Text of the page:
Middle East Eye / August 19, 2020
Since the UAE-Israel deal was announced last week, states in the region have felt pressured to declare their stance on establishing diplomatic ties with Israel.
Since the UAE and Israel announced last week that they had reached a deal officially establishing diplomatic relations between the two countries, the reaction in the Middle East has been split.
Bahrain and Oman are expected by Israel to follow in the Emirati footsteps – whereas Egypt has had full diplomatic relations with Israel since 1980.
Others have meanwhile either refrained from commenting or denounced the deal as a normalisation of ties with Israel at the expense of the Palestinian cause, essentially giving Israel a green light to pursue its occupation policies.
Beyond bilateral ties between Tel Aviv and Abu Dhabi, the question has now been raised regarding which countries – if any – might follow suit.
The administration of US President Donald Trump, which brokered the deal, has hinted that other Arab states might do so.
But in a region where most countries have abstained for decades from having overt relations with Israel, and where civil society is widely perceived as being opposed to normalisation – where do some states stand?
Saudi Arabia’s Foreign Minister Prince Faisal bin Farhan cautiously welcomed normalisation on Wednesday, saying the deal – which “suspended” Israeli annexation of large parts of the occupied West Bank – “could be viewed as positive.”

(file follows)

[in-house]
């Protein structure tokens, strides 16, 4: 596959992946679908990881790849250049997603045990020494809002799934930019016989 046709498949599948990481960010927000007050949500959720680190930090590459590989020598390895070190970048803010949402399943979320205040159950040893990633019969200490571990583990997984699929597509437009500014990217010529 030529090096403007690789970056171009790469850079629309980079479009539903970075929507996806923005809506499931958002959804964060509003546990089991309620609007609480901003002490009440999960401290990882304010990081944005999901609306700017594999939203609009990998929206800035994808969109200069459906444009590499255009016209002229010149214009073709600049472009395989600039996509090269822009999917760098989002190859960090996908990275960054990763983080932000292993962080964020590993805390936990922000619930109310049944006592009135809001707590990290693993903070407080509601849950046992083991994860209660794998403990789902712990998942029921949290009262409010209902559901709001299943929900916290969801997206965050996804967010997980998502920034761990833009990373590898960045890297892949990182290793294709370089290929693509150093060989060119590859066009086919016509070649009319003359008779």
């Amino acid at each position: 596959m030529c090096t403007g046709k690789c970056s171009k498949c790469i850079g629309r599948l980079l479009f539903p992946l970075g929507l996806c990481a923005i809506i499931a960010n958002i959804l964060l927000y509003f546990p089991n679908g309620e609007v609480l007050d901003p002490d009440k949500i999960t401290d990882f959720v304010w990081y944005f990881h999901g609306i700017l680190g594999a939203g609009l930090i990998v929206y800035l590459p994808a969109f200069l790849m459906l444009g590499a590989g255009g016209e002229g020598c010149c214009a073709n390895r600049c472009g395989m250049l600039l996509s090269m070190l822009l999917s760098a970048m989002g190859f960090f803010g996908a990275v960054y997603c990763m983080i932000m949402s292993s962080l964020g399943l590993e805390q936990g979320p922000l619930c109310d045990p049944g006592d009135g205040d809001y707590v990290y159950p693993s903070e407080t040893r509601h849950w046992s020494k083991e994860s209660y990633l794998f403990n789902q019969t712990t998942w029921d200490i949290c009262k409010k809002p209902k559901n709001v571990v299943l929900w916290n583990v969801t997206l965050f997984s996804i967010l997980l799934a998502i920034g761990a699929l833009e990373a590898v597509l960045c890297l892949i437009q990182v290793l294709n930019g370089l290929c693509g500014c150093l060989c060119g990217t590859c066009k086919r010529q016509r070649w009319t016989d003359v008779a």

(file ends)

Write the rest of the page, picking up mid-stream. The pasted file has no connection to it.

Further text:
“We are committed to the Arab Peace Plan and that is the best way forward to a settlement of the conflict and to normalisation with Israel with all states,” the Saudi foreign minister told reporters in Berlin. “That said, any efforts that could promote peace in the region and that result in holding back the threat of annexation could be viewed as positive.”
The Arab Peace Initiative – sponsored by Saudi Arabia in 2002 – promises Israel full ties with Arab states if a peace settlement is reached with the Palestinians.
Saudi state media has so far published views in favour of the UAE decision, which likely points to Riyadh’s own tolerance to such opinions. The daily Okaz newspaper, for example, published a column that hailed the normalisation deal as reminiscent of the fall of the Berlin wall.
While Crown Prince Mohammed bin Salman is largely viewed as favourable to normalisation, his father, King Salman, has so far maintained a more moderate view nominally more supportive of Palestinian statehood.